In Loving Memory - Yahrtzeit Project

 

 

In Loving Memory

 

There are different ways to remember our loved one

1. On our memorial wall, by adding your loved ones' names. 

 

2. You can come to the synagogue and say Kaddish on the Yahrzeit,
or ask us to say Kaddish on your behalf.

 

In Jewish tradition it is customary to recite 'Kaddish' in memory of a family member on the anniversary of his/her passing. Kehillat Veahavta's yahrzeit project - 'In Loving Memory' - ​​ will send a reminder to you and/or an invitation to come to the synagogue to recite Kaddish on the Shabbat of the yahrzeit of your loved one. Shlomo and Sharona Maital, members of Kehillat Veahavta, voluntarily coordinate this wonderful, meaningful project.  

 Notes: 

1. The reminder in no way obligates anybody to come to the synagogue to recite Kaddish. 

 2. If you are not sure how to say kaddish or what to do - that's what we're here for. During services on Shabbat, we announce when it's time to recite Kaddish, and we always have someone to saying kaddish on any given week. You can say it in a whisper, if you prefer not to recite out loud. In addition, towards the anniversary of a yahrtzeit, we can send you the written text and a recording of Kaddish recitation.

 3. If you have a yahrtzeit but cannot get to services that Shabbat, and you would like someone else to recite Kaddish for you, that is also possible. Every Friday night and Shabbat morning we read aloud the names of all those who had yahrtzeits during the past week.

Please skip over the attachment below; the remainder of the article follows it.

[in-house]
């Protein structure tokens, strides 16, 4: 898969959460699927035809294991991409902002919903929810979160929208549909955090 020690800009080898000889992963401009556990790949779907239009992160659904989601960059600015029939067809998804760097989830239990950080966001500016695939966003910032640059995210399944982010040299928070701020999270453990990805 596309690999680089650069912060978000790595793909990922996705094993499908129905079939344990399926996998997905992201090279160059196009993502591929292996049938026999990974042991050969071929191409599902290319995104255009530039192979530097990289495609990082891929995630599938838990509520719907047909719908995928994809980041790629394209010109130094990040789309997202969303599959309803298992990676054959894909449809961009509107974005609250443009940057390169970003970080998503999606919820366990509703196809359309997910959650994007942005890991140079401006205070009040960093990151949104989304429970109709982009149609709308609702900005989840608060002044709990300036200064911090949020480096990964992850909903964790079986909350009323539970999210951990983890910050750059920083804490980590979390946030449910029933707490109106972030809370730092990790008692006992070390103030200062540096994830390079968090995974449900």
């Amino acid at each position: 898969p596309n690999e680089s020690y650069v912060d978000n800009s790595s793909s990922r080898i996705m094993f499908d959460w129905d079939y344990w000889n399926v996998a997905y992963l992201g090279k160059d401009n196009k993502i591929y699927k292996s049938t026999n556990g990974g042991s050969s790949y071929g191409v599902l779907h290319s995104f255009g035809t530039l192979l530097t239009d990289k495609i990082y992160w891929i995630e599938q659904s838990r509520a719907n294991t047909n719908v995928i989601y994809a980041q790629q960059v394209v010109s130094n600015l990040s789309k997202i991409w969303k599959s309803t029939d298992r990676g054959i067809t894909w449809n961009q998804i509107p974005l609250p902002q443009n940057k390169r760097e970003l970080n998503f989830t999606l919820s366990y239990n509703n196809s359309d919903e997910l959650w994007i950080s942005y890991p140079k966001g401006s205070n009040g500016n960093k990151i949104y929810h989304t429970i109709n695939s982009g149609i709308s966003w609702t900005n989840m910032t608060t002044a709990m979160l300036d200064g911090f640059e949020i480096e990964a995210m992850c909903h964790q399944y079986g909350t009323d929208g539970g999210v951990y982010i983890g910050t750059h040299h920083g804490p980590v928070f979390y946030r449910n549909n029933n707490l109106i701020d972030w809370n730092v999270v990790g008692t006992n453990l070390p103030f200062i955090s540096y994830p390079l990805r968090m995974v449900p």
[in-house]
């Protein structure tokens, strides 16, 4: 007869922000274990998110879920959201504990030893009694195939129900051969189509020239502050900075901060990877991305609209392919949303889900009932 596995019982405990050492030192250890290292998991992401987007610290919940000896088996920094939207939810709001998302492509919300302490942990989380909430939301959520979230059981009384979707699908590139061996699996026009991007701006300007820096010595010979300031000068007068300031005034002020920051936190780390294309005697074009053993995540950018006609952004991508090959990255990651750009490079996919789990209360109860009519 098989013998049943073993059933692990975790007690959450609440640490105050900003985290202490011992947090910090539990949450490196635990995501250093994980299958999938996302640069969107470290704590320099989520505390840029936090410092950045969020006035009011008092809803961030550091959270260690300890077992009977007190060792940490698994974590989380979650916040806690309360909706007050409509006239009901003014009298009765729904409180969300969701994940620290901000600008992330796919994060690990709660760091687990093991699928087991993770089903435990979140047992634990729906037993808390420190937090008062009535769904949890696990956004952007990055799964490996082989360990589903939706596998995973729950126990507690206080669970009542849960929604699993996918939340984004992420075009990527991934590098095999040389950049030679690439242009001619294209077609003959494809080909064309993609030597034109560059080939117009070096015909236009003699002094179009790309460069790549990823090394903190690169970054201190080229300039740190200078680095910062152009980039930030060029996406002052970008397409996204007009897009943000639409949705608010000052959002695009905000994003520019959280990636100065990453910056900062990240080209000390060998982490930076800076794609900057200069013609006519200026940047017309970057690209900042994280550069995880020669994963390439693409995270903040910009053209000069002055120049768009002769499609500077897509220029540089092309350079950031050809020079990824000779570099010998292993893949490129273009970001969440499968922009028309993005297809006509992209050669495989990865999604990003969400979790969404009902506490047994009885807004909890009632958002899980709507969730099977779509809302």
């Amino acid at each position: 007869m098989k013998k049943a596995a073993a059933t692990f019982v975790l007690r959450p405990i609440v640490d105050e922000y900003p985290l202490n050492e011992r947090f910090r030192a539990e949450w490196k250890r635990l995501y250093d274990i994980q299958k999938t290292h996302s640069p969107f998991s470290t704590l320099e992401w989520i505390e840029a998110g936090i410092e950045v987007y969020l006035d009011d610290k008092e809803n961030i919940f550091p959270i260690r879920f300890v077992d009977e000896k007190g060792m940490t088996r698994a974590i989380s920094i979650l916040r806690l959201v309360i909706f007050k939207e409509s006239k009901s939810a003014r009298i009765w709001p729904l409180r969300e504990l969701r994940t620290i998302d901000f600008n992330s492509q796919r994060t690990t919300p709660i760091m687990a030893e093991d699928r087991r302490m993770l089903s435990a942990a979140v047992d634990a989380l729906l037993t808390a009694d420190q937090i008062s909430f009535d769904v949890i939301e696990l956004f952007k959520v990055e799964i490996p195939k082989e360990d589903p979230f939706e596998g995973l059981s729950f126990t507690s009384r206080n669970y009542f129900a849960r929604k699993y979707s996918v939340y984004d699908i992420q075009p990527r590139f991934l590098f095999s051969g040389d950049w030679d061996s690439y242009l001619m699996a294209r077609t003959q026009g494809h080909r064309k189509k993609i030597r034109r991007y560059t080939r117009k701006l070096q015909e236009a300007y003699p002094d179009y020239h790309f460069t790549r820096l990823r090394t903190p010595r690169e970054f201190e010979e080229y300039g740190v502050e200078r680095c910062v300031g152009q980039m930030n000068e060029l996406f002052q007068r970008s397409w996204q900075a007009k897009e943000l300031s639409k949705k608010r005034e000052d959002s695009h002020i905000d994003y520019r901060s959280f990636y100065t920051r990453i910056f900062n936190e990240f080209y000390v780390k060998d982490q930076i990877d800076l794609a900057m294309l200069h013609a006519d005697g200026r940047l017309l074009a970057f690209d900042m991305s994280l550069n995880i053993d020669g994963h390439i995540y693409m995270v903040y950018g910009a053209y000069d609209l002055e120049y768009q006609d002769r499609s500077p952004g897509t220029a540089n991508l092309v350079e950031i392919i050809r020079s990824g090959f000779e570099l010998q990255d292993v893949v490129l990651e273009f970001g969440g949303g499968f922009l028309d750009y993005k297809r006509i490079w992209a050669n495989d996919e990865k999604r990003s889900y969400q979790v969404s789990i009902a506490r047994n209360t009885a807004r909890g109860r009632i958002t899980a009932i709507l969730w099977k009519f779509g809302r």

If you wish to receive a reminder about a yahrtzeit, please email the office: misrad.veahavta@gmail.com

 
3. And it is also possible to do the Shabbat morning Kiddush in their memory.

 

To discuss any of these options, please send an email to misrad.veahavta@gmail.com 

 

 

We hope you will find this service helpful in bringing your loved ones closer to your hearts.

 

If you wish to receive a reminder about a yahrtzeit, please email the office: misrad.veahavta@gmail.com 

 

 

The Masorti Movement is committed to a pluralistic, egalitarian, and democratic vision of Zionism. Masorti represents a “third” way. Not secular Judaism. Not ultra-Orthodoxy. But a Jewish life that integrates secular beliefs. Halakhah with inclusion and egalitarianism. Tradition that recognizes the realities of today’s world. Masorti engages tens of thousands of Israelis each year, young and old, native born as well as olim from around the globe.
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